https://packages.microsoft.com/rhel/7/prod/msodbcsql17-184.108.40.206-1.x86_64.rpm: [Errno 14] HTTPS Error 404 - Not Found --:--:-- ETA
Trying other mirror.
To address this issue please refer to the below wiki article
If above article doesn't help to resolve this issue please use https://bugs.centos.org/.
https://packages.microsoft.com/rhel/7/prod/mssql-tools-220.127.116.11-1.x86_64.rpm: [Errno 14] HTTPS Error 404 - Not Found --:--:-- ETA
Trying other mirror.
Error downloading packages:
mssql-tools-18.104.22.168-1.x86_64: [Errno 256] No more mirrors to try.
msodbcsql17-22.214.171.124-1.x86_64: [Errno 256] No more mirrors to try.
@Pete-S happen to know where the default location of the event files are saved?
I created a new session and I believe it is properly showing the queries ran, but if I try to change the place where the file is logged to is doesn't start, but if I leave the default set I can't find the file!!
I'm not sure the default is actually a file at all, it may be memory buffers.
However it sound like you have a user rights issue. Make sure SQL server is allowed to write to the file where you put it.
Also remember The SQL instance is usually not running with a user context. Generally a system service.
I am working on building a new physical server to replace one which is running older versions of Windows and SQL server, plus it is almost out of storage space so this needs to be done sooner than later.
This SQL server is running a 3rd party application and they currently only support up to SQL 2016, so that's what I have to install - not 2017. And it's going to be SQL 2016 Standard Edition running on Windows 2016 Server Standard with 16 cores.
I spent a while researching SQL sever licensing to try and get an idea of how much it's going to cost. I haven't dealt with SQL server licensing yet.
First, I assumed that I would still have to purchase SQL Server 2017 core licenses with downgrade rights. So looking on the SQL Sever Pricing page, it looks as though Standard - per core price is $3,717 (2 pack). So if my server has a total of 16 cores, this is going to cost about $29,736 to cover SQL licensing.
Is this even applicable to what I'm doing or am I missing something? It does say in the technical details "BIOS locked (Lenovo)" but I have no idea what that refers to. But other than that, it looks like it's licensing SQL Server 2016 for 16 cores and bundled with Windows Server 2016. Surly this can't be correct... or is it? If it is actually what I would need to be covered, I would purchase it, of course.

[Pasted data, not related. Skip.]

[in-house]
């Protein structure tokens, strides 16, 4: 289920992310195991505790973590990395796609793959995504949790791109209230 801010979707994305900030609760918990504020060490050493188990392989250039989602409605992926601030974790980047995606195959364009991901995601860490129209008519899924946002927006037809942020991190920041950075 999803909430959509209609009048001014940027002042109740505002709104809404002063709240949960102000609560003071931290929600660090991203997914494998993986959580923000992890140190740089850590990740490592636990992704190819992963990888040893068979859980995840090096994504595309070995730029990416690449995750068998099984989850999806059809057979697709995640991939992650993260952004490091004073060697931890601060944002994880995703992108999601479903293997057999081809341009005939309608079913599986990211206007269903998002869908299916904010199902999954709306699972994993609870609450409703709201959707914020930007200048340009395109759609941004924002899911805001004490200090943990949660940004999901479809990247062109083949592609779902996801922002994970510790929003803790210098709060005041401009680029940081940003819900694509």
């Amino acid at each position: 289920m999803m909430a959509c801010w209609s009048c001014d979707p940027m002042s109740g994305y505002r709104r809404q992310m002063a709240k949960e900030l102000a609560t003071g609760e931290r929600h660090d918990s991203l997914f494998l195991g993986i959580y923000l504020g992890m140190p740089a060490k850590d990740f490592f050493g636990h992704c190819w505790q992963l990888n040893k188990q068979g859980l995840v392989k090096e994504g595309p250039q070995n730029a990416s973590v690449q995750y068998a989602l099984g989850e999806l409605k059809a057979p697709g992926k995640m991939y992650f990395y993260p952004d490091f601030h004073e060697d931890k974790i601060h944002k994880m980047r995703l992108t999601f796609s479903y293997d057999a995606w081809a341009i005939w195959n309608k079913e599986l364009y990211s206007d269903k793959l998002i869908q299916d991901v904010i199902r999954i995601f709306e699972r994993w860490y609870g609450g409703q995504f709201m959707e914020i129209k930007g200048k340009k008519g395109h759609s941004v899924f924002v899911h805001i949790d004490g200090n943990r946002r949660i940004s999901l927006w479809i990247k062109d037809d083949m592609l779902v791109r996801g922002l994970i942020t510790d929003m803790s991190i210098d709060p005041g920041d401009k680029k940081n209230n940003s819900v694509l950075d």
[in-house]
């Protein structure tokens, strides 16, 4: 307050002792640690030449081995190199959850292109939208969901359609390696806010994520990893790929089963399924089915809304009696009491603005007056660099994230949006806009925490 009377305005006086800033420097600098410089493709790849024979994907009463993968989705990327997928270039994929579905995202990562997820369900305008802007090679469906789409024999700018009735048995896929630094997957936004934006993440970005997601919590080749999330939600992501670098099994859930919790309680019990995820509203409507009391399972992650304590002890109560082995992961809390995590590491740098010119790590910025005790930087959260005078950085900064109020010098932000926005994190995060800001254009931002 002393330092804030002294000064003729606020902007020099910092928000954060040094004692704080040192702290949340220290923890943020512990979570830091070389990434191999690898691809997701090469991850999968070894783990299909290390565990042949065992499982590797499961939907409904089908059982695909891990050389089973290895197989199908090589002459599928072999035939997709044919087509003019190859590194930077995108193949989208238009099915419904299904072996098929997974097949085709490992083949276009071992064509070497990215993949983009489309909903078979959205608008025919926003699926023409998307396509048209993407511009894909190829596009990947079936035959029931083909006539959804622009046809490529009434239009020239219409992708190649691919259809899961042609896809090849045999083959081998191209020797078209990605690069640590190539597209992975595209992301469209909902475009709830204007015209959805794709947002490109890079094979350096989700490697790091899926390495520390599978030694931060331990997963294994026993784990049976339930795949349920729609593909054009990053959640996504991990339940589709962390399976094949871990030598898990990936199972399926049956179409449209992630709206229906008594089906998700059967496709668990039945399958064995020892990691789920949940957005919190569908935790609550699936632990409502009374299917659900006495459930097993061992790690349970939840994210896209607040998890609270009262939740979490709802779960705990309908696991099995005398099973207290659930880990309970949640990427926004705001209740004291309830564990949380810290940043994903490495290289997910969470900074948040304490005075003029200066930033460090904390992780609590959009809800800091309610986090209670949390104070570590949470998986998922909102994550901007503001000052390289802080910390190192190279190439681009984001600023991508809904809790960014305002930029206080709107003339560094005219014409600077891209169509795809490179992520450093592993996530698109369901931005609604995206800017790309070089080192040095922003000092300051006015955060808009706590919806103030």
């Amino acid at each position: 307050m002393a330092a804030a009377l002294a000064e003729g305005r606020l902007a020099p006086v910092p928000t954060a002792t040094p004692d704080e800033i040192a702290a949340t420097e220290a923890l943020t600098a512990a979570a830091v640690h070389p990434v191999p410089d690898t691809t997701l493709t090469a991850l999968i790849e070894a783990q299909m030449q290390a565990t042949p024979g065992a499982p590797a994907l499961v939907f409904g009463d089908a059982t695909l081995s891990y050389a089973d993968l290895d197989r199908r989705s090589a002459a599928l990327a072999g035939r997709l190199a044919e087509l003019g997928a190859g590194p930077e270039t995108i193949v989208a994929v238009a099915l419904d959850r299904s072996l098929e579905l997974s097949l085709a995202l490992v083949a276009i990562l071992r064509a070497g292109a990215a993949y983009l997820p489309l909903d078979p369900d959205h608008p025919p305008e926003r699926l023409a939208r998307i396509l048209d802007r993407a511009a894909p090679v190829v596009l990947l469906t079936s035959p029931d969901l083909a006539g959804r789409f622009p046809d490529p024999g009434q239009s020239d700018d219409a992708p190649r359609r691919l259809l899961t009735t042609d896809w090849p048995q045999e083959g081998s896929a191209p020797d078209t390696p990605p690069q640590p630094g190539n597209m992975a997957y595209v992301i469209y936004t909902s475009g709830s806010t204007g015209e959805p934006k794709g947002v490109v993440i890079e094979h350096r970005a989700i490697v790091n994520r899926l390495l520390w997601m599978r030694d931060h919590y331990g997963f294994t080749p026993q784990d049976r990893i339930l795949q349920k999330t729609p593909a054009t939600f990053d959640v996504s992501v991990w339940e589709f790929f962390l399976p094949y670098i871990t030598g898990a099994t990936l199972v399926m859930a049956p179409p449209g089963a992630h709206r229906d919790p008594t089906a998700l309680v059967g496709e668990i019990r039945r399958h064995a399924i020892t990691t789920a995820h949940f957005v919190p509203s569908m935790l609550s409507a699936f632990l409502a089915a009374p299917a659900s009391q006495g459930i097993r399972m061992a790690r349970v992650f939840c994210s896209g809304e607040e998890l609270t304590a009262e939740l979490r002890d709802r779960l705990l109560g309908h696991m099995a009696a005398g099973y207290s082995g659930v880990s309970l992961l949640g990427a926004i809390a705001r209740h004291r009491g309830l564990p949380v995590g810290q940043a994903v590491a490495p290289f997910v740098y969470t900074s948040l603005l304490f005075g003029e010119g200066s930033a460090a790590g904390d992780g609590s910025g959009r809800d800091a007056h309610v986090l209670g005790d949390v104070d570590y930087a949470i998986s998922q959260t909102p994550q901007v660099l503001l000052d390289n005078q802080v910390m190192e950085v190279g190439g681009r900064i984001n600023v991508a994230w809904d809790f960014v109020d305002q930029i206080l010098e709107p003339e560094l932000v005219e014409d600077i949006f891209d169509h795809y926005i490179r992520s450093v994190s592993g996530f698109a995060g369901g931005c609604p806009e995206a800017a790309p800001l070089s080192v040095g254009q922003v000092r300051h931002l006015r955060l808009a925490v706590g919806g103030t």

Otherwise, can someone help me get an idea of what I should be paying for SQL Server 2016 Standard Edition for 16 cores if not the cost I initially calculated ($29,736)? And I don't think we'd do the server + cal licensing as we have about 80 users and 100 or more systems which would connect to the SQL server.
Simple rule of thumb to ask your Microsoft licensing rep for the following:
First option is license + CALs that allows internal access only with unlimited instances on the server and unlimited cores:
SQL Server Standard License
SQL Server Standard User CALs (80 Users)
Second option is per core with a minimum of 4 to purchase:
SQL Server Standard Per Core 2-Pack (2x)
In the Per Core scenario we can license for the number of physical cores to use and delimit that in SQL Studio Management. When it comes to audit, a snip of that setting that only allows the four threads should be just fine.
So if you license + CAL, do you have to cover all users AND computers?
If you license by user you cover users. If you license by device you cover devices.
Well what constitutes as a device? I mean, users use a device to connect to the SQL server... so wouldn't I have to cover both? I don't get it.
That is never how Microsoft CALs have worked.
ok, I finally re-read the overview.. makes sense again. We have a pretty even user/device ratio with slight fluctuations in both over time. I suppose we'd just do user CALs..
There is almost no reason for anyone in the normal, day to day, business world to use device CALs.
Agreed, this is super specific niche stuff normally reserved for manufacturing shift work.
We have a few clients that run two or three shifts across one or more facilities. A shared device by two or three peeps per day is about the only time we've ever deployed Device CALs.
@jaredbusch one of the complications is that there IS no virtual core. vCPU is NOT core.
a vCPU has vCores. Always. It might just be one. That is how it works.
Not in any system I've seen. What people call vCores are actually vCPUs. The vCPU might tell the OS it has multiple cores, but the idea of a vCore has never existed, only vCPUs. Vmware, KVM, etc. all the same. Core means physical, it's like having a physical virtual, it cancels itself out.
I am almost certain that VMWare lets you make a 1 CPU VM with 2 cores.
Hyper-V just says virtual processors.
It must be run from an Administrator command prompt. This took me several days to figure out so I hope it can benefit someone else. Everything I found about reindexing the WSUS database was on Server 2008 or 2012. This works on Server 2016.
For those who use SCCM, do you host the database on the same server as the SCCM application, or do you have SQL server as its own VM?
I am replacing SCCM in our test environment, and will be doing the same eventually in our production environment. The current one has SQL server host locally. But since were looking to start over, I figured it would be worth weighing the pros and cons of keeping SQL Server local or having you be on the remote server.
In my last job, we ran SCCM for a while and we had everything on one VM. (Small set up with ~200 PCs). It ran OK.
I'd suggest keeping it to one host for your test environment, and separating them out for your production setup.